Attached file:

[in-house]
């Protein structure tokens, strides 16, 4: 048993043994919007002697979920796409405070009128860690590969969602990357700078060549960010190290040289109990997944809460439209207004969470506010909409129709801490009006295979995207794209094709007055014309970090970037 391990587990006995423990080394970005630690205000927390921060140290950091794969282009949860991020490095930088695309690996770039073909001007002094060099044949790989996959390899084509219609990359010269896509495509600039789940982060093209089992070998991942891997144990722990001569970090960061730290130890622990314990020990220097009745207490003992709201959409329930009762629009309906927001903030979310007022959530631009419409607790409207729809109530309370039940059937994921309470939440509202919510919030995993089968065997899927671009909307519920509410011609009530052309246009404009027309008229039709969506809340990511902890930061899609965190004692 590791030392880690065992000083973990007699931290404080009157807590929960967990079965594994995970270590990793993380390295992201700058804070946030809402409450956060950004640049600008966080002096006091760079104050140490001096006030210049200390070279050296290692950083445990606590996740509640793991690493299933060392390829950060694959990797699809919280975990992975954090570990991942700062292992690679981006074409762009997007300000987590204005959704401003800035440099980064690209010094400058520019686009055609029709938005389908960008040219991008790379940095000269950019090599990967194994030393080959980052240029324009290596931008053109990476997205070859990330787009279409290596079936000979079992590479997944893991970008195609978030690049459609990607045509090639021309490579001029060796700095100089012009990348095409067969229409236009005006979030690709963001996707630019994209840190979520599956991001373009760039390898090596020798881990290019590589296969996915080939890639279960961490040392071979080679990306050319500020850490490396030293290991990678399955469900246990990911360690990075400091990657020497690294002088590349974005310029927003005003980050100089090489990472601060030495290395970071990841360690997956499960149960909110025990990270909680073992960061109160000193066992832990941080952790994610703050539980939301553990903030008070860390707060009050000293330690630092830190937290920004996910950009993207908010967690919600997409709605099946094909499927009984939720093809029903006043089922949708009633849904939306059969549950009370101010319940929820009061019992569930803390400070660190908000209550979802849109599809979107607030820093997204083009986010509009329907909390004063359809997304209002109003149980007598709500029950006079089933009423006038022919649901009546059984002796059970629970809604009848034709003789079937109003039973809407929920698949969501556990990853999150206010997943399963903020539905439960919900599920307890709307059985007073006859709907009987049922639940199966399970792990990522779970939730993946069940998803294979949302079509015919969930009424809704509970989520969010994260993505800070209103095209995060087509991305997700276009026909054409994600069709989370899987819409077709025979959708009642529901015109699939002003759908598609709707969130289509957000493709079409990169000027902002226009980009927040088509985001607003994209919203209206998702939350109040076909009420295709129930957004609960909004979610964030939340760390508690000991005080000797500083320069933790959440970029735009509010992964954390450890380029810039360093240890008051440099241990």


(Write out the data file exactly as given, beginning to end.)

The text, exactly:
[in-house]
């Protein structure tokens, strides 16, 4: 048993043994919007002697979920796409405070009128860690590969969602990357700078060549960010190290040289109990997944809460439209207004969470506010909409129709801490009006295979995207794209094709007055014309970090970037 391990587990006995423990080394970005630690205000927390921060140290950091794969282009949860991020490095930088695309690996770039073909001007002094060099044949790989996959390899084509219609990359010269896509495509600039789940982060093209089992070998991942891997144990722990001569970090960061730290130890622990314990020990220097009745207490003992709201959409329930009762629009309906927001903030979310007022959530631009419409607790409207729809109530309370039940059937994921309470939440509202919510919030995993089968065997899927671009909307519920509410011609009530052309246009404009027309008229039709969506809340990511902890930061899609965190004692 590791030392880690065992000083973990007699931290404080009157807590929960967990079965594994995970270590990793993380390295992201700058804070946030809402409450956060950004640049600008966080002096006091760079104050140490001096006030210049200390070279050296290692950083445990606590996740509640793991690493299933060392390829950060694959990797699809919280975990992975954090570990991942700062292992690679981006074409762009997007300000987590204005959704401003800035440099980064690209010094400058520019686009055609029709938005389908960008040219991008790379940095000269950019090599990967194994030393080959980052240029324009290596931008053109990476997205070859990330787009279409290596079936000979079992590479997944893991970008195609978030690049459609990607045509090639021309490579001029060796700095100089012009990348095409067969229409236009005006979030690709963001996707630019994209840190979520599956991001373009760039390898090596020798881990290019590589296969996915080939890639279960961490040392071979080679990306050319500020850490490396030293290991990678399955469900246990990911360690990075400091990657020497690294002088590349974005310029927003005003980050100089090489990472601060030495290395970071990841360690997956499960149960909110025990990270909680073992960061109160000193066992832990941080952790994610703050539980939301553990903030008070860390707060009050000293330690630092830190937290920004996910950009993207908010967690919600997409709605099946094909499927009984939720093809029903006043089922949708009633849904939306059969549950009370101010319940929820009061019992569930803390400070660190908000209550979802849109599809979107607030820093997204083009986010509009329907909390004063359809997304209002109003149980007598709500029950006079089933009423006038022919649901009546059984002796059970629970809604009848034709003789079937109003039973809407929920698949969501556990990853999150206010997943399963903020539905439960919900599920307890709307059985007073006859709907009987049922639940199966399970792990990522779970939730993946069940998803294979949302079509015919969930009424809704509970989520969010994260993505800070209103095209995060087509991305997700276009026909054409994600069709989370899987819409077709025979959708009642529901015109699939002003759908598609709707969130289509957000493709079409990169000027902002226009980009927040088509985001607003994209919203209206998702939350109040076909009420295709129930957004609960909004979610964030939340760390508690000991005080000797500083320069933790959440970029735009509010992964954390450890380029810039360093240890008051440099241990």